Vehicle tyres are made of a mixture of synthetic materials, including different types of plastic, that shed during driving. They are responsible for the greatest proportion of microplastic pollution entering EU surface waters, according to a report by Eunomia for Friends of the Earth.

Every time we wash our clothes, microplastics drain out with the water and slip through the sewage system into our waterways. Read our article on how to limit the pollution your clothes cause.

The risks to human and environmental health are unknown and urgently need investigating. But we do know these microplastics are escaping into the sea and potentially entering the food chain. They've been found in seafood, drinking water and even human stools.

Finding microplastics in our lakes and rivers

In research that took place between June 2018 and February 2019, Julian and Dr Dunn took 4 litres of water from each of 10 sites.

It's the first time that multiple water samples from British lakes, rivers, lochs and reservoirs have been tested for microplastic pollution.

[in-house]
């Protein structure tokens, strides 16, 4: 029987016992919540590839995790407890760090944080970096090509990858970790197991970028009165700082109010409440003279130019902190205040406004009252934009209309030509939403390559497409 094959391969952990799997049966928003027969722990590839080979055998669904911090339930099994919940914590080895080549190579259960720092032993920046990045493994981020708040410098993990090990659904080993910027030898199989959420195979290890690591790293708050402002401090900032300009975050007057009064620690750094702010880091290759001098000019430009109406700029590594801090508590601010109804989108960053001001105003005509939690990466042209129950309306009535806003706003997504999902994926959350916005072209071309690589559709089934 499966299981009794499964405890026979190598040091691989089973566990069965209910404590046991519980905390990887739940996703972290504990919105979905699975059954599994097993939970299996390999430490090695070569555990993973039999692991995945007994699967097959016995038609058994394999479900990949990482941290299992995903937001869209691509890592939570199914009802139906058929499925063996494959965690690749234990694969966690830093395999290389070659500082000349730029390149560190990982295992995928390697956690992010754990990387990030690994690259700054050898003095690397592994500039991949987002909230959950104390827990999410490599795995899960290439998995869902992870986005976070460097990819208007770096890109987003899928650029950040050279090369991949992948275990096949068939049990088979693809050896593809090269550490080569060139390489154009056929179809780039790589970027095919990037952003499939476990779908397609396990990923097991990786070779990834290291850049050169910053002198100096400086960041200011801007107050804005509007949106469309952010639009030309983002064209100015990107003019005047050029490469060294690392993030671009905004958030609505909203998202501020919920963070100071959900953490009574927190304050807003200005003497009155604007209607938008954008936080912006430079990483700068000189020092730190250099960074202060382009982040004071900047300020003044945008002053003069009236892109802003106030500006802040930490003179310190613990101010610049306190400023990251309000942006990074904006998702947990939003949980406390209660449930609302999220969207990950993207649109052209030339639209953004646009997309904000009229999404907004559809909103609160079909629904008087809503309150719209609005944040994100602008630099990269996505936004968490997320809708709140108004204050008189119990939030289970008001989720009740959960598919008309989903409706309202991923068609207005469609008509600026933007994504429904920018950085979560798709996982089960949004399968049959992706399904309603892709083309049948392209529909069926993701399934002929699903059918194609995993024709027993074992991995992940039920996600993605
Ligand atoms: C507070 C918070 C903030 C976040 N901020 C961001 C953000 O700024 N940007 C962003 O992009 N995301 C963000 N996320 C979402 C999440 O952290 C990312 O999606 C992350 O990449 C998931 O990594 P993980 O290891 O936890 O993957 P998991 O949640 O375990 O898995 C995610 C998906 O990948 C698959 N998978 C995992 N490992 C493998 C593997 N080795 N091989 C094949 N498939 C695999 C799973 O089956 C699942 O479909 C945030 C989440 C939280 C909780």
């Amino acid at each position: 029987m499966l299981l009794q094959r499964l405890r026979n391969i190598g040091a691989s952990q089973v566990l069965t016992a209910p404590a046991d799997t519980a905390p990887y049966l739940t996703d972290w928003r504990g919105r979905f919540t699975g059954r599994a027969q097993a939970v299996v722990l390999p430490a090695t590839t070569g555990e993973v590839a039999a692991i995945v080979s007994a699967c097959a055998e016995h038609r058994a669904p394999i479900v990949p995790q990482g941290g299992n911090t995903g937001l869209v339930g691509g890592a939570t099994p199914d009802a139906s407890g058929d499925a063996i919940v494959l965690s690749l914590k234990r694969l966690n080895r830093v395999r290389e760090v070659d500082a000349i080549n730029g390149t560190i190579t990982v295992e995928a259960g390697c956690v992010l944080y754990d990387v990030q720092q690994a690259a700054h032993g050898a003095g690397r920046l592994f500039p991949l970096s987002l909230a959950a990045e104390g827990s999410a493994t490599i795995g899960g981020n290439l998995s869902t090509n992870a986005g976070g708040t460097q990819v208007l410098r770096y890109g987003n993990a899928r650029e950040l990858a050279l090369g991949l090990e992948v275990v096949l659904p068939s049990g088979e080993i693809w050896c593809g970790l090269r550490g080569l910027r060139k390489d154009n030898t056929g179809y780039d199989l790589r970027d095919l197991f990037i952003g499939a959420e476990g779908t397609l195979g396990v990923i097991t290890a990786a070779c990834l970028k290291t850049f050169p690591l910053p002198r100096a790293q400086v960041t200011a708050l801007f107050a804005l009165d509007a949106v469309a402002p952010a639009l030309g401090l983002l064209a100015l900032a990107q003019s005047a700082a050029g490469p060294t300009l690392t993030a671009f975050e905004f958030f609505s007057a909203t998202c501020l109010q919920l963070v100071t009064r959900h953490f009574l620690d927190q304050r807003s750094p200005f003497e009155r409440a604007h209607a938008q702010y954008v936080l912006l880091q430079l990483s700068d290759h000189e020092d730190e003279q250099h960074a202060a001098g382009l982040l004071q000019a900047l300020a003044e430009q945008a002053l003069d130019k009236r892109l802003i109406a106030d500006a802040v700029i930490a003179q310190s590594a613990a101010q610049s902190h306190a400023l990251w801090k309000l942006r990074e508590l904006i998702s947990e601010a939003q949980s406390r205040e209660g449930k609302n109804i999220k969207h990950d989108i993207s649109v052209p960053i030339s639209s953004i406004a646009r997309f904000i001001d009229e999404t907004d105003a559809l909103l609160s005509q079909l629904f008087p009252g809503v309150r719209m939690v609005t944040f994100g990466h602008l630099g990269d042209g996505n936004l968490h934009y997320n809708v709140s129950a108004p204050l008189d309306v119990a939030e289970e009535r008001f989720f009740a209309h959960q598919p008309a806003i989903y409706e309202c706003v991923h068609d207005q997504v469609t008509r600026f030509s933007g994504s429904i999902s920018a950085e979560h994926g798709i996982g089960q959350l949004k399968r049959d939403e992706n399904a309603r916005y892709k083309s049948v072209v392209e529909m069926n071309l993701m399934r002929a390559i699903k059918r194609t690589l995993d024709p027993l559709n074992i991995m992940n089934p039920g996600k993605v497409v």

The sites included:

  • major rivers running through large urban areas
  • remote waterways in Loch Lomond and The Trossachs national park
  • Ullswater Lake in the Lake District
  • a reservoir in north Wales
Four full 1-litre bottles placed on a rock next to Ullswater Lake in the Lake District
Water samples taken from Ullswater Lake in the Lake District
Credit: Friends of the Earth

A team of scientists at Bangor University then used a fluorescence lighting system to count microplastic pollutants per litre of water.

Astonishingly, they found the presence of microplastics in all the samples they tested.

A scientist at Bangor University testing for microplastics using a fluorescence lighting system
A scientist testing for microplastics using a fluorescence lighting system.
Credit: Friends of the Earth

Out of the 10 test sites, the River Tame in Greater Manchester contained by far the most microplastic pollution. So much in fact that they had to stop counting when they got to 1,000 pollutants per litre.